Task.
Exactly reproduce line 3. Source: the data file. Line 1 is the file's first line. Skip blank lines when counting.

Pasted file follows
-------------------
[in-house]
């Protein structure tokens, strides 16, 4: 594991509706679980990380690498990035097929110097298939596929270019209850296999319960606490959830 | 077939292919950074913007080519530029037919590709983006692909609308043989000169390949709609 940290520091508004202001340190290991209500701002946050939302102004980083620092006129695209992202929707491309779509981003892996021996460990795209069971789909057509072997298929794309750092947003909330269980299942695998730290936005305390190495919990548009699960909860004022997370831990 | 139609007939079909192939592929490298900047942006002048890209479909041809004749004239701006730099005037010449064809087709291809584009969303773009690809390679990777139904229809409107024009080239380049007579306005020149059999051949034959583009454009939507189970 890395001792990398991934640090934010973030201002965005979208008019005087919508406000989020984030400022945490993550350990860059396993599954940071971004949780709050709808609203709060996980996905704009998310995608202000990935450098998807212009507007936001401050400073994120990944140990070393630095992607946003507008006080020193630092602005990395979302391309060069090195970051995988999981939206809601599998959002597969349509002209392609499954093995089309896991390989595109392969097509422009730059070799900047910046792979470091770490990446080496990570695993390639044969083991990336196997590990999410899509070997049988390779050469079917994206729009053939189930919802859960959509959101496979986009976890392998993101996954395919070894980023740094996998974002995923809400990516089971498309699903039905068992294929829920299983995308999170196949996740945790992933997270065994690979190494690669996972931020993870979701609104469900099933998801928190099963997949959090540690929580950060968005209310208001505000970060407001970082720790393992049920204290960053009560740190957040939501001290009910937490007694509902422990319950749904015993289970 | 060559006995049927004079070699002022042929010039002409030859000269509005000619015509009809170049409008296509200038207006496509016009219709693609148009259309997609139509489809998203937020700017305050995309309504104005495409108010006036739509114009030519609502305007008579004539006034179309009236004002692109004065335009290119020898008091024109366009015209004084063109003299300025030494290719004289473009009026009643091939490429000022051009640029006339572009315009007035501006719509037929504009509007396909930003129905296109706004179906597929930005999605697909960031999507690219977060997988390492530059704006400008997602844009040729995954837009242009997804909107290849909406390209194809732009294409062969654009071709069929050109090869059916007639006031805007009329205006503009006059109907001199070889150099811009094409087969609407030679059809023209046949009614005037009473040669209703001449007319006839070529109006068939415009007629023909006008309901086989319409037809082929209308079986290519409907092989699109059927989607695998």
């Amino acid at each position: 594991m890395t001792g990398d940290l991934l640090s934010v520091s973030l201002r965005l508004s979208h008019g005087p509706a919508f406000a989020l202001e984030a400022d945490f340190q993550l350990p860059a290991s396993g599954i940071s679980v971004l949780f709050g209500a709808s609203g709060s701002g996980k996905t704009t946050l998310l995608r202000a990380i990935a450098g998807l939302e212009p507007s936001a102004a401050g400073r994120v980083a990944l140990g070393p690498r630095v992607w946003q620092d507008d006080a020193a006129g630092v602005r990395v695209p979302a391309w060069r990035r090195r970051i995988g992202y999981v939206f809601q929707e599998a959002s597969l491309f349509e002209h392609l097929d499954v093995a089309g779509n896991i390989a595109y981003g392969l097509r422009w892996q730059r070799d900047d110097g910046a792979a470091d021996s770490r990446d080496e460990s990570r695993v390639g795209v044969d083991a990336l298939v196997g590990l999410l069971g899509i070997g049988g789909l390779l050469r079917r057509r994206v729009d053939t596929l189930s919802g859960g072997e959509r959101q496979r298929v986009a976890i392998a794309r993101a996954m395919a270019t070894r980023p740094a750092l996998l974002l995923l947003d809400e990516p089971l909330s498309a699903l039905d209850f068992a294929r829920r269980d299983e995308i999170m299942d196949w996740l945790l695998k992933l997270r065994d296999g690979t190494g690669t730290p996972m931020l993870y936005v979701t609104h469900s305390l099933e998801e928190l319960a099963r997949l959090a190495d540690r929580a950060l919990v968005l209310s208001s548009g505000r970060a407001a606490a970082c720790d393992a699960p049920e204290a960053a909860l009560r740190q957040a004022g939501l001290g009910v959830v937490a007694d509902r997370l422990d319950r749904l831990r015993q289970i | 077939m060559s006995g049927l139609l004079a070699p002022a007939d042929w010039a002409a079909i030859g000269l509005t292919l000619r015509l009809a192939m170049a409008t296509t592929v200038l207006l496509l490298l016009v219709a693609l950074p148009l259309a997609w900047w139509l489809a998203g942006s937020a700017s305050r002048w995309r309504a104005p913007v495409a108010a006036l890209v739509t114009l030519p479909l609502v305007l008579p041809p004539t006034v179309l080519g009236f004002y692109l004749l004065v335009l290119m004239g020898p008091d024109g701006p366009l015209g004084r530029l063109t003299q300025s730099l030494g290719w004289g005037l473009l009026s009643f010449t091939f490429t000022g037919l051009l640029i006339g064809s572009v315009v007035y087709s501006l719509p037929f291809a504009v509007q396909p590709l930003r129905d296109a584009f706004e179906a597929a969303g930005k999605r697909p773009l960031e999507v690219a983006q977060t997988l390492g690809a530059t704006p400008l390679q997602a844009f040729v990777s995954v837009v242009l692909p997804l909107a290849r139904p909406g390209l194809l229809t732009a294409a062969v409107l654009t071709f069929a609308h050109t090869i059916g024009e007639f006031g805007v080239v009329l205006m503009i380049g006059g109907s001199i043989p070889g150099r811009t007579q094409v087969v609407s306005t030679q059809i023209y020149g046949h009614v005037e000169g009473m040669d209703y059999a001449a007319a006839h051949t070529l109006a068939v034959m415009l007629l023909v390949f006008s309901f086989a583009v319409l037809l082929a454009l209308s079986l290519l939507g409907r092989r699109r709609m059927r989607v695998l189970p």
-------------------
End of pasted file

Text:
């Amino acid at each position: 594991m890395t001792g990398d940290l991934l640090s934010v520091s973030l201002r965005l508004s979208h008019g005087p509706a919508f406000a989020l202001e984030a400022d945490f340190q993550l350990p860059a290991s396993g599954i940071s679980v971004l949780f709050g209500a709808s609203g709060s701002g996980k996905t704009t946050l998310l995608r202000a990380i990935a450098g998807l939302e212009p507007s936001a102004a401050g400073r994120v980083a990944l140990g070393p690498r630095v992607w946003q620092d507008d006080a020193a006129g630092v602005r990395v695209p979302a391309w060069r990035r090195r970051i995988g992202y999981v939206f809601q929707e599998a959002s597969l491309f349509e002209h392609l097929d499954v093995a089309g779509n896991i390989a595109y981003g392969l097509r422009w892996q730059r070799d900047d110097g910046a792979a470091d021996s770490r990446d080496e460990s990570r695993v390639g795209v044969d083991a990336l298939v196997g590990l999410l069971g899509i070997g049988g789909l390779l050469r079917r057509r994206v729009d053939t596929l189930s919802g859960g072997e959509r959101q496979r298929v986009a976890i392998a794309r993101a996954m395919a270019t070894r980023p740094a750092l996998l974002l995923l947003d809400e990516p089971l909330s498309a699903l039905d209850f068992a294929r829920r269980d299983e995308i999170m299942d196949w996740l945790l695998k992933l997270r065994d296999g690979t190494g690669t730290p996972m931020l993870y936005v979701t609104h469900s305390l099933e998801e928190l319960a099963r997949l959090a190495d540690r929580a950060l919990v968005l209310s208001s548009g505000r970060a407001a606490a970082c720790d393992a699960p049920e204290a960053a909860l009560r740190q957040a004022g939501l001290g009910v959830v937490a007694d509902r997370l422990d319950r749904l831990r015993q289970i | 077939m060559s006995g049927l139609l004079a070699p002022a007939d042929w010039a002409a079909i030859g000269l509005t292919l000619r015509l009809a192939m170049a409008t296509t592929v200038l207006l496509l490298l016009v219709a693609l950074p148009l259309a997609w900047w139509l489809a998203g942006s937020a700017s305050r002048w995309r309504a104005p913007v495409a108010a006036l890209v739509t114009l030519p479909l609502v305007l008579p041809p004539t006034v179309l080519g009236f004002y692109l004749l004065v335009l290119m004239g020898p008091d024109g701006p366009l015209g004084r530029l063109t003299q300025s730099l030494g290719w004289g005037l473009l009026s009643f010449t091939f490429t000022g037919l051009l640029i006339g064809s572009v315009v007035y087709s501006l719509p037929f291809a504009v509007q396909p590709l930003r129905d296109a584009f706004e179906a597929a969303g930005k999605r697909p773009l960031e999507v690219a983006q977060t997988l390492g690809a530059t704006p400008l390679q997602a844009f040729v990777s995954v837009v242009l692909p997804l909107a290849r139904p909406g390209l194809l229809t732009a294409a062969v409107l654009t071709f069929a609308h050109t090869i059916g024009e007639f006031g805007v080239v009329l205006m503009i380049g006059g109907s001199i043989p070889g150099r811009t007579q094409v087969v609407s306005t030679q059809i023209y020149g046949h009614v005037e000169g009473m040669d209703y059999a001449a007319a006839h051949t070529l109006a068939v034959m415009l007629l023909v390949f006008s309901f086989a583009v319409l037809l082929a454009l209308s079986l290519l939507g409907r092989r699109r709609m059927r989607v695998l189970p």